A patient who contracted measles overseas, but wasn't diagnosed until days after coming to the United States, could have potentially exposed people to the disease, health officials said.
The patient was admitted to Children's National Medical Center in Washington on May 13 and isolated before being diagnosed with the disease six days later. The patient, who has since recovered, visited several places in Prince George's County between May 8 and the admission.
Most people get vaccinated for measles, but some choose not to and could be at risk if they were exposed. Health officials from the Maryland Department of Health and Mental Hygiene and the health departments in Prince George's County and Washington said they wanted to get the word out to people "out of an abundance of caution."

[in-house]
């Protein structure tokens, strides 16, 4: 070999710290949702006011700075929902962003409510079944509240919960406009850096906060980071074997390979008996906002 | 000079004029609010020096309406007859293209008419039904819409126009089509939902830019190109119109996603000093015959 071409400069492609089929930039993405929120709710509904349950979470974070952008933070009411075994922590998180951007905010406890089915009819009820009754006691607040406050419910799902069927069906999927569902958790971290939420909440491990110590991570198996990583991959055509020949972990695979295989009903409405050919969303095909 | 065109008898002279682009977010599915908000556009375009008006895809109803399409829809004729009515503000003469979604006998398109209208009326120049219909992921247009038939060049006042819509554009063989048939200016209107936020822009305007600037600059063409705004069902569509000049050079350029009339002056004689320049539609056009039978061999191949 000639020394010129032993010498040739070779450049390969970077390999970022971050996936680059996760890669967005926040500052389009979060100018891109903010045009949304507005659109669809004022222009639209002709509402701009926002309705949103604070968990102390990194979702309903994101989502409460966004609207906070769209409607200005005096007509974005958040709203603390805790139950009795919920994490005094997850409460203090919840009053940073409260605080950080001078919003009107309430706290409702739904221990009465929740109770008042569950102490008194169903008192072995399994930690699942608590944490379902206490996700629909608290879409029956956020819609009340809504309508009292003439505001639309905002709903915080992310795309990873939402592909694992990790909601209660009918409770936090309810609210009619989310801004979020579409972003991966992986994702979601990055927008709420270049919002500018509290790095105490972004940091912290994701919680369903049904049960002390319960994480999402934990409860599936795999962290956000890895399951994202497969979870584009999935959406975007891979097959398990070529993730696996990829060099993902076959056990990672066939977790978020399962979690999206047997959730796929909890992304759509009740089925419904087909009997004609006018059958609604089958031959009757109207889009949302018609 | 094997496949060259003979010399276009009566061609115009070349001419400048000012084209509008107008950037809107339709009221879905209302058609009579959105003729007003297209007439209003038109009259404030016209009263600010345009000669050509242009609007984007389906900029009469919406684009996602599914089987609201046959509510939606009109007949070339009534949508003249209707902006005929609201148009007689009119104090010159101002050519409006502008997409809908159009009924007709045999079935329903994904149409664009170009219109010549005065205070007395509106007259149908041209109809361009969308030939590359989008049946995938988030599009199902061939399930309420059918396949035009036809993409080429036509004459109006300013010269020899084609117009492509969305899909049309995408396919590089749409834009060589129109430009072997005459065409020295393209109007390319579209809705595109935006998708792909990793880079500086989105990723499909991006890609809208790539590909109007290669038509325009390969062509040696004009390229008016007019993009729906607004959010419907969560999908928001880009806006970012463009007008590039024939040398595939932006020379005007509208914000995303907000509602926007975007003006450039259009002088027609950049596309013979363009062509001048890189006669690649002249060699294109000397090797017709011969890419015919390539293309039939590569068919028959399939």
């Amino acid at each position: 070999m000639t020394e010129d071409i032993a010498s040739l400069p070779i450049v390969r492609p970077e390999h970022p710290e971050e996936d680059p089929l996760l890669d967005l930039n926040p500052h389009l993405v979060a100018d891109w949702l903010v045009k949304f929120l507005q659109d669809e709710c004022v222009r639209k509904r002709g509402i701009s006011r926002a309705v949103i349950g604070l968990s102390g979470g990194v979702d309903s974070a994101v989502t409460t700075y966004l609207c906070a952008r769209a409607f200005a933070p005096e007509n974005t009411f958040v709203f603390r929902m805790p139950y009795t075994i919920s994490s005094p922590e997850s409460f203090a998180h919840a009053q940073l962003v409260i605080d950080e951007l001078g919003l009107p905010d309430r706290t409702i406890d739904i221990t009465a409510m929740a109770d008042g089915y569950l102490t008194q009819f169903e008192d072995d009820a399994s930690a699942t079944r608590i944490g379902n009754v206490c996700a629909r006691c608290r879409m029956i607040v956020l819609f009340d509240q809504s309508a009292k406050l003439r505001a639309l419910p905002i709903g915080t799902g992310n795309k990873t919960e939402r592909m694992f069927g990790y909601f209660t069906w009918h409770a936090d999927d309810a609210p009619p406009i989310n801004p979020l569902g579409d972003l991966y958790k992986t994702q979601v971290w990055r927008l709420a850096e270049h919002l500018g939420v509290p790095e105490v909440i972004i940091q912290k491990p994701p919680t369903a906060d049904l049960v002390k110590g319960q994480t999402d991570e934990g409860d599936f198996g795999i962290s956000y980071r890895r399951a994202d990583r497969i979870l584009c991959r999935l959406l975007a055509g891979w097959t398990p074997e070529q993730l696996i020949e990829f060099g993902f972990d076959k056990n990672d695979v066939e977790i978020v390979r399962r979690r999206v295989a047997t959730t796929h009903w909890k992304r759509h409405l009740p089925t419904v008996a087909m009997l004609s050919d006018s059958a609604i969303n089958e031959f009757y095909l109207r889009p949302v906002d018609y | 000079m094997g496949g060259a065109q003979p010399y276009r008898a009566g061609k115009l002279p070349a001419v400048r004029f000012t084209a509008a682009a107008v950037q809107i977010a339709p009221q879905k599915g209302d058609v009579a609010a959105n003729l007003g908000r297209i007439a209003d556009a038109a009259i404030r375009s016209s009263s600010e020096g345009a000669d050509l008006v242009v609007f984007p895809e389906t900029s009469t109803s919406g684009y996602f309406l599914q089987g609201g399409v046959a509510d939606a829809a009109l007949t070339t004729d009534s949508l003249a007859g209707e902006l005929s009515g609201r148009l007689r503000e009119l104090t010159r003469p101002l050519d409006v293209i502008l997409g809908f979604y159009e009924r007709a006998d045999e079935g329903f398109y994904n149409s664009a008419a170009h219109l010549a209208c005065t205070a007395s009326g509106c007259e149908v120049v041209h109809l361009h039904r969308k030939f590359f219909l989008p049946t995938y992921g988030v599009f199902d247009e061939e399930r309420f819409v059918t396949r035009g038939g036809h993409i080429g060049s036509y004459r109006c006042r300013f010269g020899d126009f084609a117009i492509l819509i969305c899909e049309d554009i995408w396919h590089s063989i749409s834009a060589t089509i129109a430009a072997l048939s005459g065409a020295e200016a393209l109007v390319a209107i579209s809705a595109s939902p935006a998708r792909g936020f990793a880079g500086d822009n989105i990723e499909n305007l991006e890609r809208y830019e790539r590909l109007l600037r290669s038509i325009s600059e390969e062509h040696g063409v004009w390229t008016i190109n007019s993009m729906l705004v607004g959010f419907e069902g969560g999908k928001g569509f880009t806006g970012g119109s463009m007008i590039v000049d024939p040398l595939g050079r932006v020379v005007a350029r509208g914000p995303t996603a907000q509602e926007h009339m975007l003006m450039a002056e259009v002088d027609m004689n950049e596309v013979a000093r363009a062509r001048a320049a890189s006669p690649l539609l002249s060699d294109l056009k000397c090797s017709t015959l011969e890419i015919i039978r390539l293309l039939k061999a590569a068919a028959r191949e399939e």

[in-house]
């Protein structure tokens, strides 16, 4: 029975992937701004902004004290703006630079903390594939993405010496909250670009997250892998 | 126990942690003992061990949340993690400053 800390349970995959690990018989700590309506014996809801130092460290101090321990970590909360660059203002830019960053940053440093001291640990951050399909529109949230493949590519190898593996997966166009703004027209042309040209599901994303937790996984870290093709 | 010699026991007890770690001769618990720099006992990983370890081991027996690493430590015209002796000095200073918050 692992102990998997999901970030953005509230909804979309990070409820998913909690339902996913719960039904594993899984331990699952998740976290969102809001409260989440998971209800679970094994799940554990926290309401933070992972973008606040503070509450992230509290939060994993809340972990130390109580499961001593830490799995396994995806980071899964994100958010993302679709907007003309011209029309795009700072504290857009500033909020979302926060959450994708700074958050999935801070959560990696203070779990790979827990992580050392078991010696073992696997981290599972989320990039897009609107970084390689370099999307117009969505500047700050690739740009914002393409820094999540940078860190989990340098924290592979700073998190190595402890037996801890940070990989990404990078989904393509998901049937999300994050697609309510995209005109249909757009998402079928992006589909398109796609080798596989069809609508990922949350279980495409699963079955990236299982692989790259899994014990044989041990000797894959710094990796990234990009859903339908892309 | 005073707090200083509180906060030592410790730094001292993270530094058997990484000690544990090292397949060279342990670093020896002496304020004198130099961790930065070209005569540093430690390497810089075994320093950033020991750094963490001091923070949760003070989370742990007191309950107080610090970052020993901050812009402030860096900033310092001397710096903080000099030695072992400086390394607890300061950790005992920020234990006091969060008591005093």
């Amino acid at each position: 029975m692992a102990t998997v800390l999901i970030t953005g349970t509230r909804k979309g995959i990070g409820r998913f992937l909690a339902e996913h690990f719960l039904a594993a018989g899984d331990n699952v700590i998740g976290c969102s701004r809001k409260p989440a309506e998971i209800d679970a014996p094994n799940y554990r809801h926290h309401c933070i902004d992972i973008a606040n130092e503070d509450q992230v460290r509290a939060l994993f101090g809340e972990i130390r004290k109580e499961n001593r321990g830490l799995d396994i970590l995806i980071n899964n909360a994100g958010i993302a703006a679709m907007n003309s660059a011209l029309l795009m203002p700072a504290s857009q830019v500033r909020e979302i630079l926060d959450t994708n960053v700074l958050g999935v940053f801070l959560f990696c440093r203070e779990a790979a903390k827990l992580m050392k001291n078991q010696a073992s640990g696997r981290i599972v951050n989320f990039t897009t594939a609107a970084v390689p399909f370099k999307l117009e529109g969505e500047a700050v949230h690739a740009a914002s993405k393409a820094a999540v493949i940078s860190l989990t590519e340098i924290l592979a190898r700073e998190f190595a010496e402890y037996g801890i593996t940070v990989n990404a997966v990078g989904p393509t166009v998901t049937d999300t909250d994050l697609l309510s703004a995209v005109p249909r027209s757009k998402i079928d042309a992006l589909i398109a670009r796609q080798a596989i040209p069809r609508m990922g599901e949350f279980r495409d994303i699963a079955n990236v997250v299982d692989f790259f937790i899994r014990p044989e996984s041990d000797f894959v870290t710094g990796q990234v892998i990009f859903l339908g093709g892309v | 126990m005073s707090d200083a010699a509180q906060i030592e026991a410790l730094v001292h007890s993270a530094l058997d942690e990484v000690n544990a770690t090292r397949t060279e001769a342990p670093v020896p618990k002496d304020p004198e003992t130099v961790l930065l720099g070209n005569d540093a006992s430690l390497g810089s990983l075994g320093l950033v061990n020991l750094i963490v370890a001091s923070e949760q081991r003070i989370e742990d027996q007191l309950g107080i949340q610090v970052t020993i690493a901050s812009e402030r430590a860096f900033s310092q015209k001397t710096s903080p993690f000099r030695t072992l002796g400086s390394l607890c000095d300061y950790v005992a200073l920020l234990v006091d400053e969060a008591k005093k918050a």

The measles virus is highly contagious to people who have not gotten the vaccine. It spreads through the air through coughing and sneezing.
Measles is a common disease in many parts of the world, with 36 cases of measles per 1 million people reported each year. About 134,200 die from it. Most of the cases in the United States are contracted by people who travel internationally.
Health officials said the patient visited several public buildings including:
●May 8 – The Department of Social Services Building at 6110 Allentown Road in Suitland.
●May 8 – The Social Security Building at 425 Brightseat Road in Hyattsville from 10:30 a.m. to 4 p.m.
● May 9 and May 10 — Prince George's Hospital Center Emergency Department in Cheverly from 8 p.m. to May 10 at 2 a.m. The measles patient rode the No. 12 public transit bus to and from Prince George's Hospital Center.
● May 11 — Prince George's Hospital Center Emergency Department from 3 p.m. to 7 p.m.